Victor Drury - Horse Racing

As a school boy, I often stayed for weeks at a time with my uncle, Mr. Ratcliffe Pring, at Hodgson Terrace, George Street. He was, after the death of Sir Joshua Bell, in 1881, president of the Queensland Turf Club.

Long before that, he owned race horses, and won the champion stakes at Ipswich in the 1860s with his horse called North Australian, trained by the late James McGill, of Ipswich. I often went with Mr. Pring to Ipswich to see Sir Joshua Bell’s stud at The Grange, and call to mind some of the racing string, Waterloo, Ledgerdemain, Wheatear, Immigrant, Lilla, Olivia, and others.

After Sir Joshua Bell’s death in 1881, The Grange was sold to Mr. W. H. Kent, of Brisbane, who was a keen supporter of the turf. He had Kent’s sale yards at the corner of Adelaide and Albert Streets, and built Kent’s buildings opposite. The sale yards afterwards were acquired by Mr. Lionel Walker, the famous auctioneer, who also raced at Eagle Farm.

I remember the gay times when the May meeting was held and the Cup run, Mr. James Tait and Mr. A. Loder always brought good horses from the south and besides, Sir J. P. Bell, we had Messrs. John Finney, and J. P. Jost, with their champions.

I recall two dead heats for the Cup. On one occasion, Mr. Tait’s Strathearn and Mr. Loder’s The Dean, ran a dead heat, and on another occasion, Mr. Finney’s Sydney and Mr. Henderson’s Orphan Boy ran a dead heat.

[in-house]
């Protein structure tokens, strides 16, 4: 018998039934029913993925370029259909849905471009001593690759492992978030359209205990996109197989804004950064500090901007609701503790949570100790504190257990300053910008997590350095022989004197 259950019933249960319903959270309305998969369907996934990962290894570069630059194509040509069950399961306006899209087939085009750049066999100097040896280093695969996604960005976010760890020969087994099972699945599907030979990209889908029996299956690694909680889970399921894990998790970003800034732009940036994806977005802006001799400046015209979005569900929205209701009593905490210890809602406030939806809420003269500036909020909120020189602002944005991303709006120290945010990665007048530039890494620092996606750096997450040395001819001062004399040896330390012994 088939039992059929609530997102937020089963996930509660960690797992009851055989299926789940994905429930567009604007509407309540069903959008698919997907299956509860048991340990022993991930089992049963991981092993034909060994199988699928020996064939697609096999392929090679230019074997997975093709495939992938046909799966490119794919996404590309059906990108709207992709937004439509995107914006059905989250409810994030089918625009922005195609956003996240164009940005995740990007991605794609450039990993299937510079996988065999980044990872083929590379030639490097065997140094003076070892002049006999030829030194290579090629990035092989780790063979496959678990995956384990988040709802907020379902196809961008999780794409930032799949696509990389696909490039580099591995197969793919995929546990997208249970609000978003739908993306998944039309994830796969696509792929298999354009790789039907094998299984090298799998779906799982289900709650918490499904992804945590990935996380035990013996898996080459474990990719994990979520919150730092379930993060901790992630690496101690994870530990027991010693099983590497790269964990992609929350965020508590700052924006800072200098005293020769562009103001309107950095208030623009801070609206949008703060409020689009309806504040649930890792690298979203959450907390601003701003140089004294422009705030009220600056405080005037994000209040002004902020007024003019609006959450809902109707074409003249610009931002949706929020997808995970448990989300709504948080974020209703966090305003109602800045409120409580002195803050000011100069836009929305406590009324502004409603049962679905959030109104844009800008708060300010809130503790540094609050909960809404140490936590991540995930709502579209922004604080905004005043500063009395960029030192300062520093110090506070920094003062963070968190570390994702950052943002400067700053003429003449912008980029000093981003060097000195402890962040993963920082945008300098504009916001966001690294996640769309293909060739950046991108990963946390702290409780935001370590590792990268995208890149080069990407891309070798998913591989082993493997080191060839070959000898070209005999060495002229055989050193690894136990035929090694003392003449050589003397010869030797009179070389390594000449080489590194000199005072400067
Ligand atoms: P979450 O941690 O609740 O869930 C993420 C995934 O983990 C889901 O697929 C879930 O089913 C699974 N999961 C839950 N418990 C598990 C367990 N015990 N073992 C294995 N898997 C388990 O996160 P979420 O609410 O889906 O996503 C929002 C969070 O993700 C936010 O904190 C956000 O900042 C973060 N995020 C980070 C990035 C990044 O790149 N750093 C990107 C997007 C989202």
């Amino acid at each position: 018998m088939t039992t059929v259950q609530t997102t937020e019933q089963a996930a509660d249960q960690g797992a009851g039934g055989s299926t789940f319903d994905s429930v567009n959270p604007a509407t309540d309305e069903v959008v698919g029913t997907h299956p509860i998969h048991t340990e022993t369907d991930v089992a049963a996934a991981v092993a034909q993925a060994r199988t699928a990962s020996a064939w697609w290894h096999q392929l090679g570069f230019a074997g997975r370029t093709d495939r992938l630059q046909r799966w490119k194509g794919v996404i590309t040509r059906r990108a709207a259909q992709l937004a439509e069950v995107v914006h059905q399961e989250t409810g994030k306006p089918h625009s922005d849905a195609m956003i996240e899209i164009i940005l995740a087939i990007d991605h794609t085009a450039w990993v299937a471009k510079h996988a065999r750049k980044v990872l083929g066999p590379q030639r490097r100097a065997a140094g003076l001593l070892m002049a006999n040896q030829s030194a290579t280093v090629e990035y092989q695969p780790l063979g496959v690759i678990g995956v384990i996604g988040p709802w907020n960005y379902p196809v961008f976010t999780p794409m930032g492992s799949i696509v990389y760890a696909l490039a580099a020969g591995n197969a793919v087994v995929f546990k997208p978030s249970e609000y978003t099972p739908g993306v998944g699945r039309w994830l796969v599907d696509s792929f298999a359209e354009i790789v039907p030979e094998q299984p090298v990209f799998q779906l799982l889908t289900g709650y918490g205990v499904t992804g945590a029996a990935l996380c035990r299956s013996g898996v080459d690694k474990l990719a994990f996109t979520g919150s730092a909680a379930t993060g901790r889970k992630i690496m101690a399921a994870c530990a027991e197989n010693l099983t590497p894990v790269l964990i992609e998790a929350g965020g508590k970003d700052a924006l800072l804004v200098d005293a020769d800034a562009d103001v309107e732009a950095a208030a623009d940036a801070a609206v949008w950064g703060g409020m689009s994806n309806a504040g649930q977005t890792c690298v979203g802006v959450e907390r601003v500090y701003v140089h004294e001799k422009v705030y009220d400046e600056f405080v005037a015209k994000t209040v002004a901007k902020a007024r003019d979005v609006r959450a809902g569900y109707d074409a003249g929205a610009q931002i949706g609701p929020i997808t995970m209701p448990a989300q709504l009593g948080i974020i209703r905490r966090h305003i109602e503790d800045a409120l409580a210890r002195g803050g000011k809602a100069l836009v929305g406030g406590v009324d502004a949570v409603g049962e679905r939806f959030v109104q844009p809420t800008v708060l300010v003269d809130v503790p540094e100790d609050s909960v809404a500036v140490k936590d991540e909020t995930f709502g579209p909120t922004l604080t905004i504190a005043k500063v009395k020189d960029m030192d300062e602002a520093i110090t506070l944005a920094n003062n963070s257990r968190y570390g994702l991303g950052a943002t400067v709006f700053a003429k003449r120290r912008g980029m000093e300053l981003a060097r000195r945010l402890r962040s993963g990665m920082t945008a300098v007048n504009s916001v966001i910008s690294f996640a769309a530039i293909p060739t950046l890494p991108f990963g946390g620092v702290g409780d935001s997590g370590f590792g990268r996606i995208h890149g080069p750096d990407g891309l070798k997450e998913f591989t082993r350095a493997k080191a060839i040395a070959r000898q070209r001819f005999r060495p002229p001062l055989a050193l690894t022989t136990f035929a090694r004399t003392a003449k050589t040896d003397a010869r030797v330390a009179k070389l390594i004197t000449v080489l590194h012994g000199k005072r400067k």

Mr. Pring owned The Earl, a beautiful looking horse but unreliable, which often bolted off the course when entering the straight, near what was called the Sod Wall used in the steeplechases.

Judge Lutwyche was a racing enthusiast and had Master Mariner. The judge suffered severely from gout, and his low set carriage was always drawn up on the lawn near the judge’s box, so that he had a good view of the races.

Many often went to the races at Eagle Farm by steamer. The Francis Cadell ran between Bright Bros. Wharf, Eagle Street, and the Hamilton, and patrons walked up to the course. There was always a jolly party on board on the return trip.

The Queensland Turf Club had hurdle races in those days, and Mr. D. T. Seymour, Commissioner of Police, owned a successful jumper called Standard. Mr. Maurice Lyons, solicitor, owned Blantyre, and Gamester, Mr. A. Crouch, a barber, had Mark Twain, Mr. Ernest Goertz, Mr. Herbert Hunter, Theorist and Grey, and William Ruddle Old Zanco, that won many a race at the Farm and elsewhere.

Another horse I remember, was The Rake, owned by Mr. Joe Abrahams. With the exception of Sir J. P. Bell, a legal gentleman has occupied the presidency of the Turf club.